Yesterday, while searching for a book to use to educate children and teens about mental illness, I encountered the book Sometimes My Mommy Gets Angry, by Bebe Moore Campbell, illustrated by E.B. Lewis. It’s a beautifully written and illustrated book about the experiences of a little girl as she deals with her mother’s widely varying moods. The mother’s illness is never specified, but is likely bipolar disorder. What I liked about this book is the very real sense of the child’s experience of not knowing, when she goes home, which kind of mom she’ll have: an excited, loving mom, or an angry, emotionally abusive mom. What I disliked is the fact that the neighbors and grandmother had just accepted the situation. They provided emotional support to the girl, but there was no evidence in the book that they were trying to do anything involving confronting the mom about the effect her illness had on her daughter or helping her get treatment. On the one hand, this book reinforces the resilience of kids who are really in a situation like this. Hope. On the other hand, it suggests that’s all there is to do. Hopeless. This mixed-up message really bugged me.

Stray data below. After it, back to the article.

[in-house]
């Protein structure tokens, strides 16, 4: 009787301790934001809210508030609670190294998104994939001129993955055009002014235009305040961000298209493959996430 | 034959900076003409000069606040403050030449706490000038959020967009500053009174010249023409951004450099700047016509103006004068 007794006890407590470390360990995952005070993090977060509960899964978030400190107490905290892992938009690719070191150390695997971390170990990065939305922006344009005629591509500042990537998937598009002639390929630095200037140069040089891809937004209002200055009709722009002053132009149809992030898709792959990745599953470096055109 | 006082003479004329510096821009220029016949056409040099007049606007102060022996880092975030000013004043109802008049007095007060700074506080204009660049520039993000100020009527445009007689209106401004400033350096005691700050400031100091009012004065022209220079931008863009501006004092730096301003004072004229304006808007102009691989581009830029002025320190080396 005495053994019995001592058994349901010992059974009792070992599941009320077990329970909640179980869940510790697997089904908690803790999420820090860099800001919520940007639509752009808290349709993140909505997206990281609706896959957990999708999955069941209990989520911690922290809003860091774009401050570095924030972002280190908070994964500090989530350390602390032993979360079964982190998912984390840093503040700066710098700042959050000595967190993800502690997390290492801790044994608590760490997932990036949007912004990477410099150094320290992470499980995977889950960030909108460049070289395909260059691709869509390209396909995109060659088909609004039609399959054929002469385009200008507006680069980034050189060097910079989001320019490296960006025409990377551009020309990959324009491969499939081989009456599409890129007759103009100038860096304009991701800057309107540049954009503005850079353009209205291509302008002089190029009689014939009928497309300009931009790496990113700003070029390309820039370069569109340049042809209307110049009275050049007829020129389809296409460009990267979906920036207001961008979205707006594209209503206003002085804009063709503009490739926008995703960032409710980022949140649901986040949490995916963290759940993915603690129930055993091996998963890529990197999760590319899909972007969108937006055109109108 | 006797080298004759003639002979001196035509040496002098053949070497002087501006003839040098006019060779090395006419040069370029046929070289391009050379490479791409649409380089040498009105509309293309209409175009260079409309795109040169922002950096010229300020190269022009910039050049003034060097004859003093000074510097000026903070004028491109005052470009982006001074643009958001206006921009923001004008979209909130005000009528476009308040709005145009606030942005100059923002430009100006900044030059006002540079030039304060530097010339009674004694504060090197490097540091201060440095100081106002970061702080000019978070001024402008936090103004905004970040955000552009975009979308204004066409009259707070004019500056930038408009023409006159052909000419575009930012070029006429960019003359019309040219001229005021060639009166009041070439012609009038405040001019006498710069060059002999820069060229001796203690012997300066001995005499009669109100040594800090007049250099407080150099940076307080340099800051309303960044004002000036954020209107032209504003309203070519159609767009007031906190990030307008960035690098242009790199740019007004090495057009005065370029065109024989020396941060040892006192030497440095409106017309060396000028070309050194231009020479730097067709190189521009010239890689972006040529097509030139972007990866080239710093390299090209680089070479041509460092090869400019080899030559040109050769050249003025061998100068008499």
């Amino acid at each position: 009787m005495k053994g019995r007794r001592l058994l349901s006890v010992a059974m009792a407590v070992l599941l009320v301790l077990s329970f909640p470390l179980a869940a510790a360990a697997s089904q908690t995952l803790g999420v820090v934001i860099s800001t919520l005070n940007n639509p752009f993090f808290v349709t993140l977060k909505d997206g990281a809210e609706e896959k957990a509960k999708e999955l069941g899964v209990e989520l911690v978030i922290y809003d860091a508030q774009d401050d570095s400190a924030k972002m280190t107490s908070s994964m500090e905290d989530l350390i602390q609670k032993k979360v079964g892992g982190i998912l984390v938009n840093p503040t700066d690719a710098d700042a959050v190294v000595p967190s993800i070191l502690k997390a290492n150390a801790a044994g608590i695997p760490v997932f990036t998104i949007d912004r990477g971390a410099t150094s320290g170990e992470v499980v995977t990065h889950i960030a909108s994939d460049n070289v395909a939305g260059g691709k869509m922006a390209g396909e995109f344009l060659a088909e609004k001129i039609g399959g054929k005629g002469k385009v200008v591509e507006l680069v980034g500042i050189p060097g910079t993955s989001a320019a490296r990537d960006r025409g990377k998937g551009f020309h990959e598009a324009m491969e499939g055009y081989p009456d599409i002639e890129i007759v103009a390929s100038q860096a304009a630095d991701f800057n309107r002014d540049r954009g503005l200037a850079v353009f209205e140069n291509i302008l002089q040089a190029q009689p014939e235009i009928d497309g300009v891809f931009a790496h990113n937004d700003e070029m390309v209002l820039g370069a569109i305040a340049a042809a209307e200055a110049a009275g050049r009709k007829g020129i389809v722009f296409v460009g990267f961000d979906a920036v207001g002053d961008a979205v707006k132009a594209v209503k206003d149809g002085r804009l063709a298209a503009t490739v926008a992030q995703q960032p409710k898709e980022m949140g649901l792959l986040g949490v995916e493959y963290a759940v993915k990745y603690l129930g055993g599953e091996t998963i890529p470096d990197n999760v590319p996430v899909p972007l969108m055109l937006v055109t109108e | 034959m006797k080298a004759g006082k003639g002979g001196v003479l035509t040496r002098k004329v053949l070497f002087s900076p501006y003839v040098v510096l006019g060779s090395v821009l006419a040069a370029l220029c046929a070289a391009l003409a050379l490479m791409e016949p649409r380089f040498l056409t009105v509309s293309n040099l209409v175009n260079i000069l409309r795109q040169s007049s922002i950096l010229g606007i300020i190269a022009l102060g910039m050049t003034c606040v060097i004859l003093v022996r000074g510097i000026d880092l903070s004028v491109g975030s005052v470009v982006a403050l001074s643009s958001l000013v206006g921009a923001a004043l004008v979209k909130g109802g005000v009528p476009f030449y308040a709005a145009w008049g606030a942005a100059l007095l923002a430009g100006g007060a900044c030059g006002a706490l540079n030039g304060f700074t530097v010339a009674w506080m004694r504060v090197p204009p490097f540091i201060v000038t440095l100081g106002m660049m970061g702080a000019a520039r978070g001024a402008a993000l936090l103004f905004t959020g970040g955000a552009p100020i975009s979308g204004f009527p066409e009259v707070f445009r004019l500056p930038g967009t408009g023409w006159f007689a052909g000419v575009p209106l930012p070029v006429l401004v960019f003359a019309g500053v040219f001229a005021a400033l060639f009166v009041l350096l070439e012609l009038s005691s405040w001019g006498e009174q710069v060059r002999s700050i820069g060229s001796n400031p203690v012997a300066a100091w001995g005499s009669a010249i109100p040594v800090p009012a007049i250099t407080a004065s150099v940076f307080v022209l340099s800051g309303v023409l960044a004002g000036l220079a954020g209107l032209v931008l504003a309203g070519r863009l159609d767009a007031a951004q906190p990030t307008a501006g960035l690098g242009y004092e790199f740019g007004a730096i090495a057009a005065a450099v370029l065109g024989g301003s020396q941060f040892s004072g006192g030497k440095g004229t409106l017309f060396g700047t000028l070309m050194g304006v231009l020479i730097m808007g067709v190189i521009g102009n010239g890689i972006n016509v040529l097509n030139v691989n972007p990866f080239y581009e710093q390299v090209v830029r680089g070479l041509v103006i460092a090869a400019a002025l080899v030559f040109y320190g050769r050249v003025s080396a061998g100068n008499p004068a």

If I were doing therapy with a family in which a parent is affected by a severe mood disorder, I’d be more likely to use this book with a parent, to reinforce a suggestion that parents should get help for the sake of the child—even if they won’t do it for themselves. But frankly, I’d be reluctant to use this book with a child unless I could also discuss some other alternatives for dealing with the situation. In her Author’s Note, Ms. Campbell does discuss alternatives. She notes that she hopes that this book will reinforce coping strategies, and she also encourage the village that supports the child in such a situation to take action.
So I think this book is really a book for grownups, even though it’s a picture book. If you know a child who truly needs this book, please go to the website of the National Association for the Mentally Ill (NAMI) and look at what you, as a parent, extended family member, or family friend, might be able to do to help, including encouraging the ill parent to get treatment.
When I find books that I do think work well for children, I’ll write about those too.